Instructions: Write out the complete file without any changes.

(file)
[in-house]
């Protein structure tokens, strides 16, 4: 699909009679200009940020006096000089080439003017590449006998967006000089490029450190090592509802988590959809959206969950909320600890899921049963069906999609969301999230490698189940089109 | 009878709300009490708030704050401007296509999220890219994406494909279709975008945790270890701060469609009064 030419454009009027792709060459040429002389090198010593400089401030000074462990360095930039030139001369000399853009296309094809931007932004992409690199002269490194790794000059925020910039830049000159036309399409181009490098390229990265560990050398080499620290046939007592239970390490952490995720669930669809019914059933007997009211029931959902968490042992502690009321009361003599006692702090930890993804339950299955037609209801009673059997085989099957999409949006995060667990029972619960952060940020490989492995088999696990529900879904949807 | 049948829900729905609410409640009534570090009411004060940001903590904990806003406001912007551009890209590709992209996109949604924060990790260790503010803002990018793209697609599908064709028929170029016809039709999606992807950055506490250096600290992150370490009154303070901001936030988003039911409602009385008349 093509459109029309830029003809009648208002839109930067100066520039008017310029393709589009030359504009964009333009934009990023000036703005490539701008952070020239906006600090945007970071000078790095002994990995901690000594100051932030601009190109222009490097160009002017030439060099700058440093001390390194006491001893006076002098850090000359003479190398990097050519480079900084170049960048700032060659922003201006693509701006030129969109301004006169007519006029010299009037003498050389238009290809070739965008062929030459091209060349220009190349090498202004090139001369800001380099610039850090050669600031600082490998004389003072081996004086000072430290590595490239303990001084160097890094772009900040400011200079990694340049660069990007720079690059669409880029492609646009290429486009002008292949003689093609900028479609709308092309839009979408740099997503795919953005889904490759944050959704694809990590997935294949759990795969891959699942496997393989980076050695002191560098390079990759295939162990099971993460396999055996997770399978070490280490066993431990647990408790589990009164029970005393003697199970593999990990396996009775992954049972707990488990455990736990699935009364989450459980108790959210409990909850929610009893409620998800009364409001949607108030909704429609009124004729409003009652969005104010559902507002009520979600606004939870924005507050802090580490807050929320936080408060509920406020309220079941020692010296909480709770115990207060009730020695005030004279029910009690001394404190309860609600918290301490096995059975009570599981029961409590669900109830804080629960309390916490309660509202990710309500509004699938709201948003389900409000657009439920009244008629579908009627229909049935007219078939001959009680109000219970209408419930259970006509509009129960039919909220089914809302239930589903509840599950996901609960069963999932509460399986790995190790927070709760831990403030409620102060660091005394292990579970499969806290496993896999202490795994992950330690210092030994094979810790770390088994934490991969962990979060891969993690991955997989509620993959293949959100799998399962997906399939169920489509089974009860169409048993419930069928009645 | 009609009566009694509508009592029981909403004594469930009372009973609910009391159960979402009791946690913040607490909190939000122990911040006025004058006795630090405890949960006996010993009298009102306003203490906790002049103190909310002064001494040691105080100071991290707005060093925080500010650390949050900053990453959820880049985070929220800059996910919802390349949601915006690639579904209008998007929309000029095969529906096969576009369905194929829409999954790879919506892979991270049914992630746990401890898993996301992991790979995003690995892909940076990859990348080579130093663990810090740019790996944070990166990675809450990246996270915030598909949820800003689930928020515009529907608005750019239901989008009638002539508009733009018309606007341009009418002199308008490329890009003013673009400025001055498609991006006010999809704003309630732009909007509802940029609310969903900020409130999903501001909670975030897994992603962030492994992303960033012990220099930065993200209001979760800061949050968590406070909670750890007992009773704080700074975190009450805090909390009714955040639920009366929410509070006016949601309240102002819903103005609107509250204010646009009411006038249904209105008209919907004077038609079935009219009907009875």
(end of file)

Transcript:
[in-house]
């Protein structure tokens, strides 16, 4: 699909009679200009940020006096000089080439003017590449006998967006000089490029450190090592509802988590959809959206969950909320600890899921049963069906999609969301999230490698189940089109 | 009878709300009490708030704050401007296509999220890219994406494909279709975008945790270890701060469609009064 030419454009009027792709060459040429002389090198010593400089401030000074462990360095930039030139001369000399853009296309094809931007932004992409690199002269490194790794000059925020910039830049000159036309399409181009490098390229990265560990050398080499620290046939007592239970390490952490995720669930669809019914059933007997009211029931959902968490042992502690009321009361003599006692702090930890993804339950299955037609209801009673059997085989099957999409949006995060667990029972619960952060940020490989492995088999696990529900879904949807 | 049948829900729905609410409640009534570090009411004060940001903590904990806003406001912007551009890209590709992209996109949604924060990790260790503010803002990018793209697609599908064709028929170029016809039709999606992807950055506490250096600290992150370490009154303070901001936030988003039911409602009385008349 093509459109029309830029003809009648208002839109930067100066520039008017310029393709589009030359504009964009333009934009990023000036703005490539701008952070020239906006600090945007970071000078790095002994990995901690000594100051932030601009190109222009490097160009002017030439060099700058440093001390390194006491001893006076002098850090000359003479190398990097050519480079900084170049960048700032060659922003201006693509701006030129969109301004006169007519006029010299009037003498050389238009290809070739965008062929030459091209060349220009190349090498202004090139001369800001380099610039850090050669600031600082490998004389003072081996004086000072430290590595490239303990001084160097890094772009900040400011200079990694340049660069990007720079690059669409880029492609646009290429486009002008292949003689093609900028479609709308092309839009979408740099997503795919953005889904490759944050959704694809990590997935294949759990795969891959699942496997393989980076050695002191560098390079990759295939162990099971993460396999055996997770399978070490280490066993431990647990408790589990009164029970005393003697199970593999990990396996009775992954049972707990488990455990736990699935009364989450459980108790959210409990909850929610009893409620998800009364409001949607108030909704429609009124004729409003009652969005104010559902507002009520979600606004939870924005507050802090580490807050929320936080408060509920406020309220079941020692010296909480709770115990207060009730020695005030004279029910009690001394404190309860609600918290301490096995059975009570599981029961409590669900109830804080629960309390916490309660509202990710309500509004699938709201948003389900409000657009439920009244008629579908009627229909049935007219078939001959009680109000219970209408419930259970006509509009129960039919909220089914809302239930589903509840599950996901609960069963999932509460399986790995190790927070709760831990403030409620102060660091005394292990579970499969806290496993896999202490795994992950330690210092030994094979810790770390088994934490991969962990979060891969993690991955997989509620993959293949959100799998399962997906399939169920489509089974009860169409048993419930069928009645 | 009609009566009694509508009592029981909403004594469930009372009973609910009391159960979402009791946690913040607490909190939000122990911040006025004058006795630090405890949960006996010993009298009102306003203490906790002049103190909310002064001494040691105080100071991290707005060093925080500010650390949050900053990453959820880049985070929220800059996910919802390349949601915006690639579904209008998007929309000029095969529906096969576009369905194929829409999954790879919506892979991270049914992630746990401890898993996301992991790979995003690995892909940076990859990348080579130093663990810090740019790996944070990166990675809450990246996270915030598909949820800003689930928020515009529907608005750019239901989008009638002539508009733009018309606007341009009418002199308008490329890009003013673009400025001055498609991006006010999809704003309630732009909007509802940029609310969903900020409130999903501001909670975030897994992603962030492994992303960033012990220099930065993200209001979760800061949050968590406070909670750890007992009773704080700074975190009450805090909390009714955040639920009366929410509070006016949601309240102002819903103005609107509250204010646009009411006038249904209105008209919907004077038609079935009219009907009875």